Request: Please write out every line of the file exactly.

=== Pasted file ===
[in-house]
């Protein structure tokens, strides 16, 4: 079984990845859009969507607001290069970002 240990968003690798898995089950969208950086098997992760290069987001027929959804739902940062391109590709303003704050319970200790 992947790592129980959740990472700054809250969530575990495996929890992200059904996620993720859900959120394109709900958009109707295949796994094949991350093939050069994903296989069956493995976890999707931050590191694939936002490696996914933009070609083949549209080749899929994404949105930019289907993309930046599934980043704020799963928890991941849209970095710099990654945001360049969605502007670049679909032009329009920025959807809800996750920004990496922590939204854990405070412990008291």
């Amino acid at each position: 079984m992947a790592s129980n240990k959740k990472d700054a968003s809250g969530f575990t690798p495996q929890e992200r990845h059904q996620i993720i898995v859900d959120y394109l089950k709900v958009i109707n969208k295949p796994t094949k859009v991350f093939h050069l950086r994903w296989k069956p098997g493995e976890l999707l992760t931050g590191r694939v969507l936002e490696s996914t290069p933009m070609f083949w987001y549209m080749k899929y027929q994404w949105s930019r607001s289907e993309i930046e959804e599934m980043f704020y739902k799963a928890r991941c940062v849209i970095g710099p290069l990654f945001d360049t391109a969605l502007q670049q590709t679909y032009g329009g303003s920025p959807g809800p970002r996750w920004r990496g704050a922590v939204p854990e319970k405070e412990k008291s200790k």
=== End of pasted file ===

[in-house]
């Protein structure tokens, strides 16, 4: 079984990845859009969507607001290069970002 240990968003690798898995089950969208950086098997992760290069987001027929959804739902940062391109590709303003704050319970200790 992947790592129980959740990472700054809250969530575990495996929890992200059904996620993720859900959120394109709900958009109707295949796994094949991350093939050069994903296989069956493995976890999707931050590191694939936002490696996914933009070609083949549209080749899929994404949105930019289907993309930046599934980043704020799963928890991941849209970095710099990654945001360049969605502007670049679909032009329009920025959807809800996750920004990496922590939204854990405070412990008291």
């Amino acid at each position: 079984m992947a790592s129980n240990k959740k990472d700054a968003s809250g969530f575990t690798p495996q929890e992200r990845h059904q996620i993720i898995v859900d959120y394109l089950k709900v958009i109707n969208k295949p796994t094949k859009v991350f093939h050069l950086r994903w296989k069956p098997g493995e976890l999707l992760t931050g590191r694939v969507l936002e490696s996914t290069p933009m070609f083949w987001y549209m080749k899929y027929q994404w949105s930019r607001s289907e993309i930046e959804e599934m980043f704020y739902k799963a928890r991941c940062v849209i970095g710099p290069l990654f945001d360049t391109a969605l502007q670049q590709t679909y032009g329009g303003s920025p959807g809800p970002r996750w920004r990496g704050a922590v939204p854990e319970k405070e412990k008291s200790k």